The Topic:
Pottery

Easier - Pottery are objects that are first shaped of wet clay, then hardened by baking. Pottery includes both decorative and practical items such as bowls, vases, dishes, and lamps.
 
Harder - Pottery is a decorative or useful ware made of baked clay. Pottery includes valuable works of art, inexpensive dinnerware, vases, and other simple household items, all made by professional potters. The word pottery also refers to the factory that makes pottery. Pottery ware is part of a larger product group called ceramics that encompasses bricks, cement, sewer pipes, and other industrial products. Four steps are needed to make a pottery product: preparing the clay mixture, shaping the clay, decorating and glazing the item, and firing (baking). The firing temperature gives pottery its finished appearance and its strength.
 
There are three major pottery types: (1) earthenware, (2) stoneware, and (3) porcelain. Each type is distinguished by its clay mixture and the temperature at which it is baked or fired. Earthenware is a pottery clay mixture that is fired at a lower temperature. The low baking temperature allows the use of colorful glazes, but also yields a pottery that cracks and chips more easily than other types. Stoneware pottery is made of a heavier clay mixture that gives it greater strength. Stoneware is fired at a much higher temperature to give a harder finish. Porcelain is the purest and the most delicate type of pottery. It is formed from koalin, a fine white clay, that is mixed with controlled amounts of feldspar and flint and then fired at a low temperature.
 
Clay Station by A. Clift
http://claystation.com/
This comprehensive website provides information for ceramics and pottery, like glaze formulas and clay related techniques.
Related Website:
2) Ceramics Web http://art.sdsu.edu/ceramicsweb/index.html
 
Pottery: The Art
http://members.tripod.com/kengeorgepottery/index.htm
Learn about the art, history, and techniques of making pottery.
Related Websites:
2) History of Pottery http://www.artistictile.net/pages/Info/Info_pottery.html
3) Pottery Studio http://www.studiopottery.com/
 
Pottery Tutorial: A Beginners Guide to the Art of Ceramics by J. Hester
http://www.jhpottery.com/tutorial/tutorial.html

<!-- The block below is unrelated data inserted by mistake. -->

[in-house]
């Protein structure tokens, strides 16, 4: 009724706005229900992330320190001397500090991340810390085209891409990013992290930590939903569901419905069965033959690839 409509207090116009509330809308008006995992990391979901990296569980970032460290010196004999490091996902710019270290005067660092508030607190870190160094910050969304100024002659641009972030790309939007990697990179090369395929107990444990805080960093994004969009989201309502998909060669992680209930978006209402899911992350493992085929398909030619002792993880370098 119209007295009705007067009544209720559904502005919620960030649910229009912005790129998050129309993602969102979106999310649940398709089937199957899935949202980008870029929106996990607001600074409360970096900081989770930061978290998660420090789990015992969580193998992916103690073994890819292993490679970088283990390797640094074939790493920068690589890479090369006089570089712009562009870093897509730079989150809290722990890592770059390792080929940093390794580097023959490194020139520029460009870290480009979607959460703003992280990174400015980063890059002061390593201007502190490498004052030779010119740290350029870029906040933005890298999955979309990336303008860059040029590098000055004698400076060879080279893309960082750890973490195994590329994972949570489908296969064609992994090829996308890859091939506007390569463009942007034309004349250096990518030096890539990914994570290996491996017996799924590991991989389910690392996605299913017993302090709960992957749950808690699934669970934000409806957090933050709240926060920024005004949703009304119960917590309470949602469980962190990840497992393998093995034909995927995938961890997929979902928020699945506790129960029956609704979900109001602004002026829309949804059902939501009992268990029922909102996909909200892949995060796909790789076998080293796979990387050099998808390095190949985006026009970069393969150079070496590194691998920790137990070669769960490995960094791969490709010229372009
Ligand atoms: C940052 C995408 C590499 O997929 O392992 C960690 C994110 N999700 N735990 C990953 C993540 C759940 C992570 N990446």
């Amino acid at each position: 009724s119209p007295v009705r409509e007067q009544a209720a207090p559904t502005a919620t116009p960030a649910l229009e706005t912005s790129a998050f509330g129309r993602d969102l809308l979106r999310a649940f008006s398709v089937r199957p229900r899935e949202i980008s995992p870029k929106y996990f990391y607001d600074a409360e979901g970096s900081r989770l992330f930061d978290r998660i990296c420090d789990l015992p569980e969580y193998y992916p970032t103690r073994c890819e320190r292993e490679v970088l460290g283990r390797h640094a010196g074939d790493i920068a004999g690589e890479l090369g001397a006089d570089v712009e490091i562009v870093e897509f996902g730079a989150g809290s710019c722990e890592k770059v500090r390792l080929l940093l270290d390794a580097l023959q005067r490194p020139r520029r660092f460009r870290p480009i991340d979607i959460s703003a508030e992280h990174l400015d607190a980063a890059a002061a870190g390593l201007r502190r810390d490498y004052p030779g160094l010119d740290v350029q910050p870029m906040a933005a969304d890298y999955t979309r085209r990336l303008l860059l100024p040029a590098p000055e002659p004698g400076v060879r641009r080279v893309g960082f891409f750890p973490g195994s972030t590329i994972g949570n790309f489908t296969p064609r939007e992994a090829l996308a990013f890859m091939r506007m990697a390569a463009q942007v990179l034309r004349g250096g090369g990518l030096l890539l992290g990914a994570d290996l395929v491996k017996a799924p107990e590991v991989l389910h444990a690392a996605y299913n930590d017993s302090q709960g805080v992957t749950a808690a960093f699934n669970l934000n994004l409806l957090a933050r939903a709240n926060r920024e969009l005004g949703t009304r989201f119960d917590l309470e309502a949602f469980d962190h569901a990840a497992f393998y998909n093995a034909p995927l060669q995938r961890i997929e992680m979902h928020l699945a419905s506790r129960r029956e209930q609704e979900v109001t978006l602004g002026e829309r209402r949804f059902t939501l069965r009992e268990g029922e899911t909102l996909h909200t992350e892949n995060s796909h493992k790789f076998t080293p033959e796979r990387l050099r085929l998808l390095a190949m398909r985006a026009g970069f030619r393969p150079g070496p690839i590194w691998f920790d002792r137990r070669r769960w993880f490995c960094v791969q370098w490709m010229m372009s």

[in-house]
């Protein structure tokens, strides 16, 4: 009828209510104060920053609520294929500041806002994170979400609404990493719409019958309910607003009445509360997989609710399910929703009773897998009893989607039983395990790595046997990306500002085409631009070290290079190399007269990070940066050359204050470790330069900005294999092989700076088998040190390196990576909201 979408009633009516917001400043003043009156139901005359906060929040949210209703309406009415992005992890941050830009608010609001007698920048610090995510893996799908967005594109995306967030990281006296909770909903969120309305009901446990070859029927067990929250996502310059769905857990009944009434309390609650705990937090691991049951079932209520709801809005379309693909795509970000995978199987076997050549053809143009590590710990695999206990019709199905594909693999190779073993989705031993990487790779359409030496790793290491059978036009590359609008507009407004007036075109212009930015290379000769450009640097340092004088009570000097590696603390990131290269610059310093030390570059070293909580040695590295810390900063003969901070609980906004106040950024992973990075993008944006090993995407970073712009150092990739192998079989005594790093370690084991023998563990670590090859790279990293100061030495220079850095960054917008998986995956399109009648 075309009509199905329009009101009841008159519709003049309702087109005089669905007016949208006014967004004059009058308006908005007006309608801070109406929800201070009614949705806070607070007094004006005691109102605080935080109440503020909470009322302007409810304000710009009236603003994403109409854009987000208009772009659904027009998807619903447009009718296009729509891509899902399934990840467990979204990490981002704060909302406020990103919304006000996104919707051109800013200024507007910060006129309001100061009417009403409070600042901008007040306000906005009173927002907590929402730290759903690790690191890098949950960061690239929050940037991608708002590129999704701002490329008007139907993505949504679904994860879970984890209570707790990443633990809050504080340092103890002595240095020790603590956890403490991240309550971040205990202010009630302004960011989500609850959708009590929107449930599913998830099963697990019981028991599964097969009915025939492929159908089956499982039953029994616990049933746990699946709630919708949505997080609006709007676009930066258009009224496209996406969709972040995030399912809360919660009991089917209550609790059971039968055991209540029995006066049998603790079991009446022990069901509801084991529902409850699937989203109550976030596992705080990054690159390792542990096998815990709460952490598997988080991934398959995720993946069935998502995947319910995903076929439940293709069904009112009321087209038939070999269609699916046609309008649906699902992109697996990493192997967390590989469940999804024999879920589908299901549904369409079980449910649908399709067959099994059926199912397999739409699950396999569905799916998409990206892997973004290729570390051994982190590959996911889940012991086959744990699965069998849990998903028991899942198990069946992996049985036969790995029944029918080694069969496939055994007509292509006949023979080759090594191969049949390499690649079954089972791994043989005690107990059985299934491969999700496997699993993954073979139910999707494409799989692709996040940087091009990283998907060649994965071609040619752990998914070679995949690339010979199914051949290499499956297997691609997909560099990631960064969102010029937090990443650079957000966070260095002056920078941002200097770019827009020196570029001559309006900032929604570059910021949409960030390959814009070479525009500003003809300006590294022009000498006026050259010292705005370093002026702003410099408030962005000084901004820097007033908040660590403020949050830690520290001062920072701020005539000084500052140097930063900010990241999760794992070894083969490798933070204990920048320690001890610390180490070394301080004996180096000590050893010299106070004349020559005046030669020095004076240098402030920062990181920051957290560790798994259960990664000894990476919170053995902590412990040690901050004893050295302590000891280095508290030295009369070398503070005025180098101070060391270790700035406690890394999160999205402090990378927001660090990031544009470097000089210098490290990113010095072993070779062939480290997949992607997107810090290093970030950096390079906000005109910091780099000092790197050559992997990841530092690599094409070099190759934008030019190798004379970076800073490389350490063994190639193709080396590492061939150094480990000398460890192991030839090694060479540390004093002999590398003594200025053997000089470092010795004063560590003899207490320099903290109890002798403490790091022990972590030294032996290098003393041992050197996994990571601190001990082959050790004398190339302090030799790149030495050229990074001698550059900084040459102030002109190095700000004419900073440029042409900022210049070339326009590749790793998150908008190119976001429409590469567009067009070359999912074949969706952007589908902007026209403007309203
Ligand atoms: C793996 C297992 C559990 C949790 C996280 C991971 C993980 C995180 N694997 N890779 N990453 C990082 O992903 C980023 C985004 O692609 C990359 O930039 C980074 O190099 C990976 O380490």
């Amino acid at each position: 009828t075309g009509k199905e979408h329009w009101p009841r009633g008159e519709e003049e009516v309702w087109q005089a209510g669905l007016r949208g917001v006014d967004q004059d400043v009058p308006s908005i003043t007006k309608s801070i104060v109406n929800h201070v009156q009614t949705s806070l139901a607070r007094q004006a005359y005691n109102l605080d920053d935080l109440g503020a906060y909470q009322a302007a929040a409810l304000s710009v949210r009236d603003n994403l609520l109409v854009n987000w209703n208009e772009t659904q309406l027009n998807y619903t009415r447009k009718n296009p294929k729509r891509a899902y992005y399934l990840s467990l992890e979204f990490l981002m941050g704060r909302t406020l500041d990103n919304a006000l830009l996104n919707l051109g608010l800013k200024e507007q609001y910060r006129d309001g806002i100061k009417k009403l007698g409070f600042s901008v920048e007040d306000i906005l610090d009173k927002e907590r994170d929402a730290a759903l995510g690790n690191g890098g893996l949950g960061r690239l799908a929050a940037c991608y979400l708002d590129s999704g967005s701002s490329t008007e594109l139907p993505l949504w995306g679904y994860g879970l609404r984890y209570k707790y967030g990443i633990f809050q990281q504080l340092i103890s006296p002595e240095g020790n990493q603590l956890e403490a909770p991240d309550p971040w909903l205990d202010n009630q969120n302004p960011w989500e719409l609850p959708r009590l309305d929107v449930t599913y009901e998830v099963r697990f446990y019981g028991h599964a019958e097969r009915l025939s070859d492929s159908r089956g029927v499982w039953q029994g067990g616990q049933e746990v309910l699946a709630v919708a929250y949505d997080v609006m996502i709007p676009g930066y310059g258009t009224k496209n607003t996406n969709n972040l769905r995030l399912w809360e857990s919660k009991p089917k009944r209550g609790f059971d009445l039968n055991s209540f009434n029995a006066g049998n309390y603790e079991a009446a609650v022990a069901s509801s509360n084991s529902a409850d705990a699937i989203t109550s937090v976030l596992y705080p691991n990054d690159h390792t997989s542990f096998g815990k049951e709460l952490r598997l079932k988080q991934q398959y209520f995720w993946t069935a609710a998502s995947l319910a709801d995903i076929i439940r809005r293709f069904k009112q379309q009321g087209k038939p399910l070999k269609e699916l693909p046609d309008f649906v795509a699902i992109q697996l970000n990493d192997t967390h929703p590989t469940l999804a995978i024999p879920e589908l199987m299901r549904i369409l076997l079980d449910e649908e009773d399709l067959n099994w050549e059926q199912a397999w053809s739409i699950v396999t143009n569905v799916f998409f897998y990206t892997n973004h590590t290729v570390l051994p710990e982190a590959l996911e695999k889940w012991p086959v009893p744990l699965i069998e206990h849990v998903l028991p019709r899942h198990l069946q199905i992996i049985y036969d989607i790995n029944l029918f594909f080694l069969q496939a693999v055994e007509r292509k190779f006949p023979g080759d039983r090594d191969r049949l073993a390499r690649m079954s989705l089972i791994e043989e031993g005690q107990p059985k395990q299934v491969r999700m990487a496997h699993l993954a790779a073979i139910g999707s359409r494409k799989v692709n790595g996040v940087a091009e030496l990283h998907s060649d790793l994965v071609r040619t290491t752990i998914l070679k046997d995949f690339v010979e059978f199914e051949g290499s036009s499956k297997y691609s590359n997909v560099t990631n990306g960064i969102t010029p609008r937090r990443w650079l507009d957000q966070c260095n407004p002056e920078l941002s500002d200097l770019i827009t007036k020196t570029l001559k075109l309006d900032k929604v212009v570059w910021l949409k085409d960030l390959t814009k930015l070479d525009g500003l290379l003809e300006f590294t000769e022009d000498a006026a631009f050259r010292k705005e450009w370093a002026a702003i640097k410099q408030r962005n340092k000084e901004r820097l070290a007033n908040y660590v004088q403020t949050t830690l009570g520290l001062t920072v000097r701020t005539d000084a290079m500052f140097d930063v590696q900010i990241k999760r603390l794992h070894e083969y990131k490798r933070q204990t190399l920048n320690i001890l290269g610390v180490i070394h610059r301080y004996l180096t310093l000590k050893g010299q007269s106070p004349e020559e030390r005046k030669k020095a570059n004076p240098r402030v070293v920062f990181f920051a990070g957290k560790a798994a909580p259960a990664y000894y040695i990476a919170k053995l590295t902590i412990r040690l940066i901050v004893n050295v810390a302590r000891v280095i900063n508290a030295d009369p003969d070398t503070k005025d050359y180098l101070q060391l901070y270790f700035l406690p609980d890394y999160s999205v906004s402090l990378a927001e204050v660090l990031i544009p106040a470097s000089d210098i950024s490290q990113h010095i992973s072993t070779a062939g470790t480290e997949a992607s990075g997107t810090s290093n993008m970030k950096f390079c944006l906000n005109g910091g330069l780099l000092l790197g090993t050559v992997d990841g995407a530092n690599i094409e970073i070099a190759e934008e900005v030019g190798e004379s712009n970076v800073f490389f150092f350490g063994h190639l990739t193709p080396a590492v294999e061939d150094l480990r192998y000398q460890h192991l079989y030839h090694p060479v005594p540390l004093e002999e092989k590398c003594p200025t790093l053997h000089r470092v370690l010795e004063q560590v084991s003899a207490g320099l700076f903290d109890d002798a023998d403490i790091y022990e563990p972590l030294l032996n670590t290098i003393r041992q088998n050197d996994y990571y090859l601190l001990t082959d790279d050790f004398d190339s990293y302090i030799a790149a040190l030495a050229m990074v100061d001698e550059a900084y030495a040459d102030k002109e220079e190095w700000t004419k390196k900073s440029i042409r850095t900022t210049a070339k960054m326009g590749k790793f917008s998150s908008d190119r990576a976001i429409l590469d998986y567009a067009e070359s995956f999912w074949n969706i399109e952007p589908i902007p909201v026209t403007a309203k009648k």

This website was designed for the beginner as a step by step guide to making ceramics. Each guide provides basic techniques and some tips.
Related Websites:
2) Beginners Guide to Making Pottery from Cramp Castle Pottery
http://www.crampscastlepottery.com/pages/guide.html
3) Pottery by J. Neefe http://www.madison.k12.wi.us/whitehorse/ss/pottery.htm
4) Pottery & Ceramics http://www.bearclover.net/pottery/index.html
5) Pottery Making by J. Neefe http://www.madison.k12.wi.us/whitehorse/ss/potmake.htm
 
Studio 1 of Hands On Crafts developed by Public Library of Charlotte & Mecklenburg County, Mint Museum of Art, and Mint Museum of Craft and Design, Charlotte, NC
http://www.handsoncrafts.org/index.htm
Here you will find lots of pottery related information and virtual activities. Throw a virtual pot too!
 
After visiting several of the websites, complete one or more of the following projects.
 
Complete A Pottery WebQuest. Follow or adapt the procedures found at one of the following webQuest sites:
1) Advanced Pottery Paper/Project http://www.msad54.k12.me.us/MSAD54Pages/SAHS/SAHS%20Webpage/CurrProjects/pottery/potteryqu.htm
2) Ceramics Around the World (Grades 9-12) by M. Almeida
http://www.dedham.k12.ma.us/webquest/fall2000/ma/ceramicswebquest.htm
3) Indian Pottery (Grade 4) by M. Dunaway and C. Kinsman
http://www2.mde.k12.ms.us/ossd/Magnolia/Mikecal/IndianPotterybyMichaelandCallie.html
4) Mystery of the Effigy Bowl (Grade 3) by S. Pearson and K. Stephens
http://www2.mde.k12.ms.us/ossd/Magnolia/KlyeSam/EffigyBowl.html
 
Make A Paper Mache Bowl. You may not have clay or a kiln in which to bake finished pieces, but you can still make something that looks like pottery using the paper mache technique. Follow the procedures found at Make a Papier Mache Bowl.